I am serving an HTML page from a Node.js server and get this error on the browser console -

The character encoding of the HTML document was not declared. The document will render with garbled text in some browser configurations if the document contains characters from outside the US-ASCII range. The character encoding of the page must be declared in the document or in the transfer protocol.

I know this question has been asked before, but most, if not all, of the solutions suggest adding this line to the HTML file -

<meta content="text/html; charset=utf-8" http-equiv="Content-Type">

I have already tried this and it doesn't work for me.

Here is my Node.js server code that serves the HTML-

var http = require('http');
var url = require('url');
var fs = require('fs');

var server = http.createServer(function(request, response) {
    var path = url.parse(request.url).pathname;

    switch(path) {
        case "/realtime-graph-meter.html":
            fs.readFile(__dirname + path, function(error, data) {
                if(error) {
                    response.write("404 not found");
                } else {
                    response.writeHead(200, {"Content-Type": "text/html"});
                    response.write(data, "utf-8");
            response.write("404 not found");


The before and after log messages get printed correctly. I have verified that my HTML file is utf-8 encoded.

Any suggestions ?


Just to put an end to this question.

The magic spell, to get rid of the warning "The character encoding of the HTML document was not declared.", you need to declare your charset in the header section of the HTML file.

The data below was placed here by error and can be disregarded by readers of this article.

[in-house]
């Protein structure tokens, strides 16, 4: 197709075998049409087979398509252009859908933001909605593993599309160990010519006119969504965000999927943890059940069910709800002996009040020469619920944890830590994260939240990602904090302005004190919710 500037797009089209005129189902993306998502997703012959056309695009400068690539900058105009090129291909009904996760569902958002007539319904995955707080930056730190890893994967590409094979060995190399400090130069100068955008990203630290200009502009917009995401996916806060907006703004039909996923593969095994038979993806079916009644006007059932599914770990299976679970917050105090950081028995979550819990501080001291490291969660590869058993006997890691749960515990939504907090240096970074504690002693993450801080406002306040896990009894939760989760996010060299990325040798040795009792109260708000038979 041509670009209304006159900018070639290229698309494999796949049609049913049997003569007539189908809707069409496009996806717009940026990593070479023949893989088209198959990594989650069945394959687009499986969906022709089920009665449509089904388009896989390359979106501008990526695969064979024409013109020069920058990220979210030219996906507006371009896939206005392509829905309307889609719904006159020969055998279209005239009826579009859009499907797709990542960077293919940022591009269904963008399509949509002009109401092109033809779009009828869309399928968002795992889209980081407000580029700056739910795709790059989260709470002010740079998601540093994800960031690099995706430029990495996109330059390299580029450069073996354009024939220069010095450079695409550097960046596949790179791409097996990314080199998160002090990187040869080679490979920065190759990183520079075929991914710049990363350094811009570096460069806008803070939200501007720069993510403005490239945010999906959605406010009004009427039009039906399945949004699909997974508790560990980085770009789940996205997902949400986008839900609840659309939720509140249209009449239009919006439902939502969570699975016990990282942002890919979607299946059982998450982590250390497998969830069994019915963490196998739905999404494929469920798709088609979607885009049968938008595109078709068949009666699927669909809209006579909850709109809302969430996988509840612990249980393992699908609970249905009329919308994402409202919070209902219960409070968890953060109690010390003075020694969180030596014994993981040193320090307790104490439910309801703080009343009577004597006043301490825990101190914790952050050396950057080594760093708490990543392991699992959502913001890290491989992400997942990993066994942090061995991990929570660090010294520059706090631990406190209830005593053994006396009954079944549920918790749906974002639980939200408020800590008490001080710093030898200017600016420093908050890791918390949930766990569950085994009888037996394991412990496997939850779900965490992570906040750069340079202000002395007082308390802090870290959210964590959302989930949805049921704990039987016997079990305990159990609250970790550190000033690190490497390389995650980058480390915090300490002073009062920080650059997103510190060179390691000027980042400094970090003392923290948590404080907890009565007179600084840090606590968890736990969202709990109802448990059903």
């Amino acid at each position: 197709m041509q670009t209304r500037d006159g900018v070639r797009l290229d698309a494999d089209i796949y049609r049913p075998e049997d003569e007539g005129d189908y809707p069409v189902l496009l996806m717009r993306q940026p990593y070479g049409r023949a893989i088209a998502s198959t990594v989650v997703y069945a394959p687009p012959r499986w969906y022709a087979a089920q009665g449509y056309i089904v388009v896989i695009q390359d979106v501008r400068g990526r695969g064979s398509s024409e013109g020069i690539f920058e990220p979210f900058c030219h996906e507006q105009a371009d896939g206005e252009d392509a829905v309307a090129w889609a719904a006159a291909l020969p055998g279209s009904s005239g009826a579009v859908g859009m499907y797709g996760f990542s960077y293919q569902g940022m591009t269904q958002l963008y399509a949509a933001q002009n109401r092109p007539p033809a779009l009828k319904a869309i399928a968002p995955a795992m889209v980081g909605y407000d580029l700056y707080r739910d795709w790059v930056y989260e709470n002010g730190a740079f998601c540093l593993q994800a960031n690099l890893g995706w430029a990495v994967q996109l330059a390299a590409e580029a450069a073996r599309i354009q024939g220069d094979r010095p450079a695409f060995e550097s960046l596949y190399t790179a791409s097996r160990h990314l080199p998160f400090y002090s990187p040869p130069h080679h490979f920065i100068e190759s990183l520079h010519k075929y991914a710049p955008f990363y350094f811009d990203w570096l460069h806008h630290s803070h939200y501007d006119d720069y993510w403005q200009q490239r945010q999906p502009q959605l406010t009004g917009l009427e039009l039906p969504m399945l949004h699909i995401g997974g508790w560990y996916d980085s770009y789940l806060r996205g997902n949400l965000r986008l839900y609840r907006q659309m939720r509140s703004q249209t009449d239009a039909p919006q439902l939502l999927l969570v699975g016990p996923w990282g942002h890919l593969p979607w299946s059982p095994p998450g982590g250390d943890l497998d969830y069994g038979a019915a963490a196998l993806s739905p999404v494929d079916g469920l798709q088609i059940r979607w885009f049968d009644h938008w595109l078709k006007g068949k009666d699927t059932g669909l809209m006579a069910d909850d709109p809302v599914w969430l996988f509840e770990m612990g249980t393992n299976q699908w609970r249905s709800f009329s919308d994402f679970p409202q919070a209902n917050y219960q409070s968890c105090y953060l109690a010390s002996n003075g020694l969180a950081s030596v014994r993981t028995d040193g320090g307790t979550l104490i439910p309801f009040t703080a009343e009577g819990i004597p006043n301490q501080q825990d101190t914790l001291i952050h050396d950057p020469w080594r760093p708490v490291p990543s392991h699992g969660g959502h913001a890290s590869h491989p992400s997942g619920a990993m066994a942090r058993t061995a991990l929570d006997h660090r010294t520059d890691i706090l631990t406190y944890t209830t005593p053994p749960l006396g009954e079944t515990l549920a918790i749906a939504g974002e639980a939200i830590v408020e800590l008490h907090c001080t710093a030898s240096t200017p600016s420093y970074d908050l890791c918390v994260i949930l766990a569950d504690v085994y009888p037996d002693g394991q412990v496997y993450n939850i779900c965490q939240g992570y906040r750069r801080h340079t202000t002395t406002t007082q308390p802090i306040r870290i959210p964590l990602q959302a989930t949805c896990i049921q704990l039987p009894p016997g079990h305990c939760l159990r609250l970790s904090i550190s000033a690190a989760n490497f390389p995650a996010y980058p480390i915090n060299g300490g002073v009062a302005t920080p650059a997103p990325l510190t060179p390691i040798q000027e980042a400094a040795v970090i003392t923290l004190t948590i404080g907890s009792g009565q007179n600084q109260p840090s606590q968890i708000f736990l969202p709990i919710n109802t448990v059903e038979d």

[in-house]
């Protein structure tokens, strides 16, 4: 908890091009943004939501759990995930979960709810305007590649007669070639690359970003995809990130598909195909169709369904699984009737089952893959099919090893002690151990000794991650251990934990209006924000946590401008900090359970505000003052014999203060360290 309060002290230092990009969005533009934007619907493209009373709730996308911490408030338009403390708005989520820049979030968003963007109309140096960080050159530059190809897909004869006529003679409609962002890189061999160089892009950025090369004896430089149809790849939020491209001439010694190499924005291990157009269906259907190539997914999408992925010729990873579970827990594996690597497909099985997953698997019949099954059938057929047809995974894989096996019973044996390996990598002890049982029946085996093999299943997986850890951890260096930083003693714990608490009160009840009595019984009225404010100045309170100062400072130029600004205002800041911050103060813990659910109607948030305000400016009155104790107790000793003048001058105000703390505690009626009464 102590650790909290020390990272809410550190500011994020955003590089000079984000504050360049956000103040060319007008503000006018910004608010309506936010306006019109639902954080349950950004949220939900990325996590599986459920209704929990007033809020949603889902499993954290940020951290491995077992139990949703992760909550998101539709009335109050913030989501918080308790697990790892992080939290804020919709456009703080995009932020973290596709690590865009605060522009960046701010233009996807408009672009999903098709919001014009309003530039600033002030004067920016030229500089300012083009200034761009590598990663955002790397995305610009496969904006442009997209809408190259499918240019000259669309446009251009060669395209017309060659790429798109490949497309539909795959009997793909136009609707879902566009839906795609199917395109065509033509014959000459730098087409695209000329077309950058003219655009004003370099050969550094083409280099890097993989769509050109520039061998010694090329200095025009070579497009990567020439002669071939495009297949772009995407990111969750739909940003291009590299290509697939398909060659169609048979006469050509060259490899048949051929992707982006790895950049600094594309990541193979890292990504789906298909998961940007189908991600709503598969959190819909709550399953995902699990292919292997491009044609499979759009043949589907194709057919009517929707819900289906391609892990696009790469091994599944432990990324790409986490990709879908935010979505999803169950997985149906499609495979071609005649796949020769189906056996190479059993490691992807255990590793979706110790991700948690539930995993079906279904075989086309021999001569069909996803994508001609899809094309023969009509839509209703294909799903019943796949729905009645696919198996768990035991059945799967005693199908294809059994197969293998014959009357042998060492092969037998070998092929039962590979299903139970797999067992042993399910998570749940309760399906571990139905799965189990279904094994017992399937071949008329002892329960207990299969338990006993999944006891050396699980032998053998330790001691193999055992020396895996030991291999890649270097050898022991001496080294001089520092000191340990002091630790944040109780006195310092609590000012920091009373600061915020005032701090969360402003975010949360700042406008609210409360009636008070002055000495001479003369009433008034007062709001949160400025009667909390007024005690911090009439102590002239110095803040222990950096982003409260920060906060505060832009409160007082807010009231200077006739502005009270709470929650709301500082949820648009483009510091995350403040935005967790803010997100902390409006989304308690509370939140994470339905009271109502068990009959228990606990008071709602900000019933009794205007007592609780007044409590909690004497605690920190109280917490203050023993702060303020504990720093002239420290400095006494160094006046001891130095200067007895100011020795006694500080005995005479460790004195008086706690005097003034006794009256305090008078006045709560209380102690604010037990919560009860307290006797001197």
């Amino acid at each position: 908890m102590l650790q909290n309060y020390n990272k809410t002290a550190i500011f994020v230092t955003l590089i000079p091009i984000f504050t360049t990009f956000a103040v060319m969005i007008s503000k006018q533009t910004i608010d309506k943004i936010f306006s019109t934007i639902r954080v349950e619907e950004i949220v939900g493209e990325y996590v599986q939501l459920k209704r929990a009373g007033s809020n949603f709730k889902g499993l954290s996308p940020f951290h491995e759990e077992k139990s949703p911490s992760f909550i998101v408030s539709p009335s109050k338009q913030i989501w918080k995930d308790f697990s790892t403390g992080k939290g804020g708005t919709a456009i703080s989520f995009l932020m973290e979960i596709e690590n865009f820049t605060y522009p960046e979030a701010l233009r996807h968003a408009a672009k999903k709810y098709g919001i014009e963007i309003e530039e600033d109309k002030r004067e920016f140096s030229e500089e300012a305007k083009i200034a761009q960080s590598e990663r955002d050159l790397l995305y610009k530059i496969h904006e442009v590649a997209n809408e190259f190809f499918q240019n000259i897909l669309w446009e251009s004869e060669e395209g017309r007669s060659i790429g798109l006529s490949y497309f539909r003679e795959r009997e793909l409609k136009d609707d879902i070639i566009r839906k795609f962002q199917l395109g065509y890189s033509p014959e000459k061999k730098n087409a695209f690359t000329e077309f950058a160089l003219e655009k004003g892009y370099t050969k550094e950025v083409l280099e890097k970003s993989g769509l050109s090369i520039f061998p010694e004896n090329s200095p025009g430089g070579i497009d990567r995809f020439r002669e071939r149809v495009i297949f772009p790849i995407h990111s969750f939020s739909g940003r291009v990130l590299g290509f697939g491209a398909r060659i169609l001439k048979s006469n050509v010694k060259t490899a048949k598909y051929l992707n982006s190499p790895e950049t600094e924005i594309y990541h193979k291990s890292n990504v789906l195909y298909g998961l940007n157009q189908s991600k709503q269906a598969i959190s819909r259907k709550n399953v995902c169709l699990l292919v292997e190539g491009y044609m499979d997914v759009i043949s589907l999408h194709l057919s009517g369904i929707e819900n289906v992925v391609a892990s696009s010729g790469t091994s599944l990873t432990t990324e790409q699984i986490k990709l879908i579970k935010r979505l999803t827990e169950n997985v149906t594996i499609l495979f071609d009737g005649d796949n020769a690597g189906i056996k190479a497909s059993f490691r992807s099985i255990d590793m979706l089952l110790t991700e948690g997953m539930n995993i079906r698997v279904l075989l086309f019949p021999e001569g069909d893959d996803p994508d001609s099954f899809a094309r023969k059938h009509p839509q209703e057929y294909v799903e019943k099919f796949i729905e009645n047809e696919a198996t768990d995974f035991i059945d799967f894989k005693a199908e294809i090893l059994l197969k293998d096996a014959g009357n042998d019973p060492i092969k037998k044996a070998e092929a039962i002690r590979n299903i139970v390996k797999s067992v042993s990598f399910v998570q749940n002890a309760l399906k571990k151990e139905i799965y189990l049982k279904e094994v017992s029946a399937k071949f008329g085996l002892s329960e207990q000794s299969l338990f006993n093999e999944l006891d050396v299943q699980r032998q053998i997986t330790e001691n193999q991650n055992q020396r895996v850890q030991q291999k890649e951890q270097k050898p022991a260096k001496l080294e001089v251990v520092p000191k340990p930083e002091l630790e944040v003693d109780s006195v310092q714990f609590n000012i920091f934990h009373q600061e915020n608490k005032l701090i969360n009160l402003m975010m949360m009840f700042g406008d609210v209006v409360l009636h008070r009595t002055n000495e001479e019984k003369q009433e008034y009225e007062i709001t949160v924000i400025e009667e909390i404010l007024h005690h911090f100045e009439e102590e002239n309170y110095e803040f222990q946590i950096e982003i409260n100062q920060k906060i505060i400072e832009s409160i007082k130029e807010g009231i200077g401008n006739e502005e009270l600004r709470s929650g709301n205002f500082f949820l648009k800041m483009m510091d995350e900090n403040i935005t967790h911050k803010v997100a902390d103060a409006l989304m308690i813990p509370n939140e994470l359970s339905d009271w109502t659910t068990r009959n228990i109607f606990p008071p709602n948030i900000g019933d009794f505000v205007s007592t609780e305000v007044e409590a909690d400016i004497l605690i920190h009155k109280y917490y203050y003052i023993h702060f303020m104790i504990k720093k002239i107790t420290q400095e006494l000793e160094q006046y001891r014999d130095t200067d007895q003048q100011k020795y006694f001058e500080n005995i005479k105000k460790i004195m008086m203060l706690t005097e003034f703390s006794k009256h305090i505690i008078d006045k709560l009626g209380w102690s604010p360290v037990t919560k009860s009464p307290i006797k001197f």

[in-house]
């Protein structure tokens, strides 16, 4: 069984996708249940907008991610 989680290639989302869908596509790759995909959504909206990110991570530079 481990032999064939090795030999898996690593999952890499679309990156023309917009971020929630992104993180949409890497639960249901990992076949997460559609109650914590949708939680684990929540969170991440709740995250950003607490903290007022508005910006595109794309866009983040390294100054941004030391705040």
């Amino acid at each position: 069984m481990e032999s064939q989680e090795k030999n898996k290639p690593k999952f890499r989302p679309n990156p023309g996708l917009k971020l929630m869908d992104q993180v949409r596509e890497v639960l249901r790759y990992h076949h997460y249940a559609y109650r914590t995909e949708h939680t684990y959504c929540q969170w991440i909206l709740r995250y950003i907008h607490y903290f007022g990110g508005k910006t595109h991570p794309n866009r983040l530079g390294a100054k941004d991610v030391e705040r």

<meta charset="UTF-8">

Also, it should be one of, if not the first, line in the section.



response.writeHead(200, {"Content-Type": "text/html; charset=utf-8"});

If you note, the meta tag you posted includes the charset attribute. This is used by the browser to identify the character encoding. The meta tag is an after-the-fact attempt to emulate what normally should be in the Content-Type header of the HTTP response. Modifying your code as shown above will include the information in the HTTP response header, which is the preferred way to do it.

  • First, what browser/version are you seeing this in? A couple things to try: clear your local cache and reload the page to ensure that you're not getting a cached version. Also, use your browser's developer tools network utility or an HTTP traffic monitor like Fiddler to verify that the Content-Type header is getting set as expected on the response. – Jack A. Sep 10 '15 at 12:57

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